Official results of Southern Sudan's referendum on independence from the north, held from January 9 to 15, will not be released until next month, but that didn't stop leading international observers from declaring the referendum a complete success and calling the election free and fair as soon as the last vote was cast.
It's odd to hear such rapid-fire assessments coming out of one of the poorest countries in Africa, a country almost devoid of infrastructure (from roads to telephones and Internet), industry, literacy, and other basic elements of modern civilization.
In these turbulent times we have seen many miracles of "law and order" in regions blighted by decades of civil war, revolts and massacres, such as Kosovo. But the grim episodes in Sudan's history stand in stark relief against the largely peaceful and orderly election process. Election monitors, including the EU mission, representatives of the Carter Center and former President Jimmy Carter himself, have called the referendum credible and well organized.
According to the terms of the referendum, the 10 southern states may form a new nation if turnout is at least 60% (actual turnout among the 8 million southerners was closer to 80%) and over 50% of them vote for independence from the wealthier, Arabic-speaking, Muslim north.
According to observers, in some regions up to 90% of people support independence, so the official results will only confirm what we already know.
What will come next is still anyone's guess, but we do know how Sudan arrived at this point. Sudan's former colonial masters and the two Cold War superpowers, along with the Sudanese themselves, are the reason the largest country in Africa will soon split in two nations with large economic, demographic and religious differences. With weapons supplied by the West and the Soviet bloc, the Sudanese have been fighting almost incessantly since the country proclaimed independence in 1956.
The predominantly Muslim north and the mostly Christian south have decided that they can no longer live under one roof. The north shares much of the blame for this owing to its aggressive campaign of Islamization in the south.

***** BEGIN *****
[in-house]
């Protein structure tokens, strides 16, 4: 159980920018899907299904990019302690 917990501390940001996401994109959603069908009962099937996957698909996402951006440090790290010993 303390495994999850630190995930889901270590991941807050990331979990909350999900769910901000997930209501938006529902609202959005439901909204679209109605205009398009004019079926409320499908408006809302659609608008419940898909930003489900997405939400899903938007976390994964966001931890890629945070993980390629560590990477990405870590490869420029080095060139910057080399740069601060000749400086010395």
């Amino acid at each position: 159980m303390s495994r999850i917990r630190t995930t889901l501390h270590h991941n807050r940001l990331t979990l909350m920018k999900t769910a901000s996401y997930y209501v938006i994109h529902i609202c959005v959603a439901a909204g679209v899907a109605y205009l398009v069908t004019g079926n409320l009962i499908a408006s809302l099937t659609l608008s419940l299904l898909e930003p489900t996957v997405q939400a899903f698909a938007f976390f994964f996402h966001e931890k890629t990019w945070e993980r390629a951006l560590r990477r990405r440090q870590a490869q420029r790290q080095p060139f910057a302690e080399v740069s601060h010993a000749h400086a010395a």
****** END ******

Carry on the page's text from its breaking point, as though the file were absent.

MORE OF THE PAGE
The referendum was agreed to in a peace deal signed by the south and north Sudan in 2005.
The role of oil
If everything goes according to plan, the world's 193rd state (according to the UN list) will be proclaimed in Juba, the capital of Southern Sudan, on July 9. After the south splits from the north, Sudan will cease to be Africa's largest state, ceding first and second place to Algeria and Congo, respectively.
The new country should fare quite well, at least initially, thanks to its large oil reserves. However, nearly 90% of the 450,000-500,000 barrels of oil produced in Sudan each day comes from the south, while the processing and transportation facilities are located in the north. This means that these future neighbors will have to share profits.
This imbalance could lead to disputes and even war. Both sides have been bled dry by 20 years of civil war and will likely lack the resources to wage a new war, this time as independent states. That being said, it is rumored that the south, fearing an attack from the north in the wake of the referendum, has accumulated large weapon stockpiles.
On top of that, Sudan's oil resources are finite. BP and Total experts tentatively estimate the country's reserves at 6 to 7 billion barrels, and admit that the number could be much smaller. Some experts say that commercial production in Sudan will only be profitable for another ten years, and no one can say for sure what will happen after that.
The focus now should be to prevent oil from sowing discord between the north and the south. There is plenty of fuel to ignite the smoldering ashes of mistrust and hostility between these future neighbors.
The challenge confronting the UN is to restructure Sudan's oil industry (the backbone of its economy) gradually and without causing any political fallout. The north and the south will have to learn to coexist as neighbors, otherwise they run the risk of dragging half of Africa into a terrible conflict.
A helping hand from China
China has wisely developed good relations with both Khartoum and Juba. Undeterred by the civil war and the unreliability of both sides, China invested huge sums in Sudan's infrastructure. It has helped build roads, pipelines, hospitals, schools, stadiums and shops.
In the last 15 years, China has invested approximately $15 billion in Sudan, and China National Petroleum Corporation (CNPC) has filled the vacuum left by Chevron.
Twelve years ago, China's presence in Sudan was negligible. Today it accounts for 50% of Sudan's exports and holds large stakes - from 40% to as much as 95% - in the four oil consortiums operating in north and south Sudan.
China has built pipelines from fields in the south to Port Sudan on the Red Sea, and it purchases anywhere from 65% to 80% of the oil produced in the country on any given day.
One thing is clear: China is not planning to cede its carefully cultivated position in the country to anyone.
The views expressed in this article are the author's and do not necessarily represent those of RIA Novosti.